Wednesday, May 26, 2004

Business digest

Magic Johnson, HP finance center

The Citizens Committee on Youth plans to establish an Over-the-Rhine computer center that will be partly funded by a $275,000 grant from the Magic Johnson Foundation and Hewlett Packard. The group has negotiated a lease in the 200 block of West Liberty Street. The retired basketball star's foundation considered other Ohio cities, including Cleveland, before selecting Cincinnati, said Dorothy P. Jorden, youth group executive director. The grant helps pay for computer equipment and technical assistance.

To volunteer at the center, or to contribute, call: 632-5100.

Rival acquires Westerman Print Co.

After more than 75 years, Westerman Print Co., a small West End printing company, has gone out of business. Its assets were acquired by Merten Co., a rival Cincinnati printer and part of Champion Industries Inc. of Huntington, W.Va.

Financial terms weren't disclosed, but Champion said it acquired Westerman's customer list, files, accounts receivable and a handful of its employees - including Thomas P. Kennedy, chief financial officer and part owner of Westerman.

Kennedy said a drop in business triggered Westerman's shutdown. The company was founded by brothers Frank and Charlie Westerman in 1927.

Designer offers development forum

Joe Costello, chairman and CEO of think3 Inc., the fast-growing Cincinnati provider of product development solutions, will outline his vision for creating a "design factory'' at Tuesday's Innovation Forum at TechSolve in Bond Hill.

The forum, to start at 3 p.m., is a regular event of the Tristate chapter of the Product Development Management Association, a national organization of product development professionals.

Costello, former CEO of Cadence Design Systems Inc., will discuss his road map for a "design factory,'' creating innovative products.

To register, contact Mark Adkins at 321-7831 or go to

U.S. Bank trust division to grow

CLEVELAND - National City Corp. has reached a definitive agreement with U.S. Bancorp and its lead bank, U.S. Bank N.A., for the sale of National City's corporate trust bond administration business.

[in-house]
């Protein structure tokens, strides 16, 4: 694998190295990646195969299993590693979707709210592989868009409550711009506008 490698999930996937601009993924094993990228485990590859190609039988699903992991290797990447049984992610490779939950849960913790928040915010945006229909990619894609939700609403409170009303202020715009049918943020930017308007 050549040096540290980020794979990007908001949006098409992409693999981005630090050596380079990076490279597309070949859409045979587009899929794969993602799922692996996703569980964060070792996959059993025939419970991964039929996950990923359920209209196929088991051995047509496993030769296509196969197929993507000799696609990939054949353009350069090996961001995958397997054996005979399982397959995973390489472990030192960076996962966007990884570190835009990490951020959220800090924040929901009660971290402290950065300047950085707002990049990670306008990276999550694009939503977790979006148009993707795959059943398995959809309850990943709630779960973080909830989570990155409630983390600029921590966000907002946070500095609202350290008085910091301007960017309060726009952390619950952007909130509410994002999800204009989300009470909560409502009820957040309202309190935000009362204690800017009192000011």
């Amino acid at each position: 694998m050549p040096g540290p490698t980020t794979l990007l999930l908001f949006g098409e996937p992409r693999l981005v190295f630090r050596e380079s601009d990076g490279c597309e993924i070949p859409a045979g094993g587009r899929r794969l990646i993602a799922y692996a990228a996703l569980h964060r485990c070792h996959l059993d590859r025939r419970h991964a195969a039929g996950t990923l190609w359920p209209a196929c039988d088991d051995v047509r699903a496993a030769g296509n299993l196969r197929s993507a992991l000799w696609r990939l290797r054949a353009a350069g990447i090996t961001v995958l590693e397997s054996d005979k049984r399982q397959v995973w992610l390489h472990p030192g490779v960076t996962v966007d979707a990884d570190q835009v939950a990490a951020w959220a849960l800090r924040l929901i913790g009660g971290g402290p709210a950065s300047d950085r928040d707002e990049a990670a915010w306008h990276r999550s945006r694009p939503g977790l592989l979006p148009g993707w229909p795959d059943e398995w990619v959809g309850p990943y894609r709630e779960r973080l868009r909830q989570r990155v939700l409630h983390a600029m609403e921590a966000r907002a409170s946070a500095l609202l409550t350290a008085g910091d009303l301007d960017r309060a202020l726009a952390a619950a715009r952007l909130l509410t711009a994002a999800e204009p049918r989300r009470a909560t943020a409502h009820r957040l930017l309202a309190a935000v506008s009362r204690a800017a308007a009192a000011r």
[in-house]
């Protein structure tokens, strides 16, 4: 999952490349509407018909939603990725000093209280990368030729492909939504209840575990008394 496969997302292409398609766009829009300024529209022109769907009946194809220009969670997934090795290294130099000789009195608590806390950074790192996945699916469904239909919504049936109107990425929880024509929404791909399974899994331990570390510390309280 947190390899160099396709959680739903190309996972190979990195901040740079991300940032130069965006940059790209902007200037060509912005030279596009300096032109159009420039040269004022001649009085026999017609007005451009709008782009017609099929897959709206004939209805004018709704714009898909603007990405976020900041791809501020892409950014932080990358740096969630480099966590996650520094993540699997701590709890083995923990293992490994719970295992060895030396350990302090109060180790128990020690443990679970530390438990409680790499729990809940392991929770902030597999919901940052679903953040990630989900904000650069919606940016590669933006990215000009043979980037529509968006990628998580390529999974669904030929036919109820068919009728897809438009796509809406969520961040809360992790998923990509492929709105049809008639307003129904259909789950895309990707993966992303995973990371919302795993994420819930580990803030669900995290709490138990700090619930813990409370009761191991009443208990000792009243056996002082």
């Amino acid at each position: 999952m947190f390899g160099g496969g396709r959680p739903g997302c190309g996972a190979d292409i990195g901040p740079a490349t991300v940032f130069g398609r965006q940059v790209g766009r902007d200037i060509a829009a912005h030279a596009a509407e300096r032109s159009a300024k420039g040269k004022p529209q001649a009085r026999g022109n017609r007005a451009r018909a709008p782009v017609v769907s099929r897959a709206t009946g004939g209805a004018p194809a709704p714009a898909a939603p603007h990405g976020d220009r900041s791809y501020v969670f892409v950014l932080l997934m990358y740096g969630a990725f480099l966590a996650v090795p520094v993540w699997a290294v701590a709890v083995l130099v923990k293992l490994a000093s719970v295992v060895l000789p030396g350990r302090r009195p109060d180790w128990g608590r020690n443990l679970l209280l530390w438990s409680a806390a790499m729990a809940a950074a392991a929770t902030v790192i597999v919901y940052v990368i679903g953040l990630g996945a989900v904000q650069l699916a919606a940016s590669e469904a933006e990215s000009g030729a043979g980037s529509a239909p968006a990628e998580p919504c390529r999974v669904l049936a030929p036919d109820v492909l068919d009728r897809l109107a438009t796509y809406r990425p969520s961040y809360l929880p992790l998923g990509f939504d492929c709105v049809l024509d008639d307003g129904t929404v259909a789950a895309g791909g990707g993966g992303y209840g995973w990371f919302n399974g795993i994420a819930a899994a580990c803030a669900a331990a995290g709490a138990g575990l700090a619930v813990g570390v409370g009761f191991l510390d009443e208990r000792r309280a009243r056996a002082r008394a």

That business manages relationships with small and large municipal and corporate bond issuers, providing advice, guidance, reliability and value in bond administration to address corporate trust needs.

"The sale of this business is a strategic decision that allows us to use our resources to focus on ... investment management, charitable and endowment services, retirement plan services, custody and stock transfer,'' said Ted M. Parker, executive vice president of National City Institutional Asset Management.

As a result of this transaction, U.S. Bank's corporate trust division will acquire approximately 3,800 new client issuances, 291,500 bondholders and $34 billion in assets under administration.

Unizan, Huntington merger approved

Unizan Financial Corp. Tuesday said its shareholders approved a merger with Huntington Bancshares Inc., with 98 percent approving the move.

Columbus-based Huntington and Canton, Ohio-based Unizan announced a definitive agreement to merge in January. Both offer a full range of financial products.

Under terms of the agreement, Unizan shareholders will receive 1.1424 shares of Huntington common stock on a tax-free basis for each share of Unizan. The merger is expected to close in July, pending regulatory approvals.

"This strong shareholder approval of the merger confirms we have chosen the right partner," said Roger L. Mann, Unizan president and chief executive officer.

Staff and wire reports

Chiquita boss cuts own bonus
Vexed by fees, lawyer takes on credit cards
Home sales keep up record pace
Latest style is young, funky
Omnicare rejected by rival
Jillian's gets offers for club in Covington
Stocks finish strong as oil worries drop
Grasso pledges to file own suit
Krispy Kreme blames slump on carb counters
SBC ends strike with deal guaranteeing union jobs
American United Life CEO plans to step down
Business digest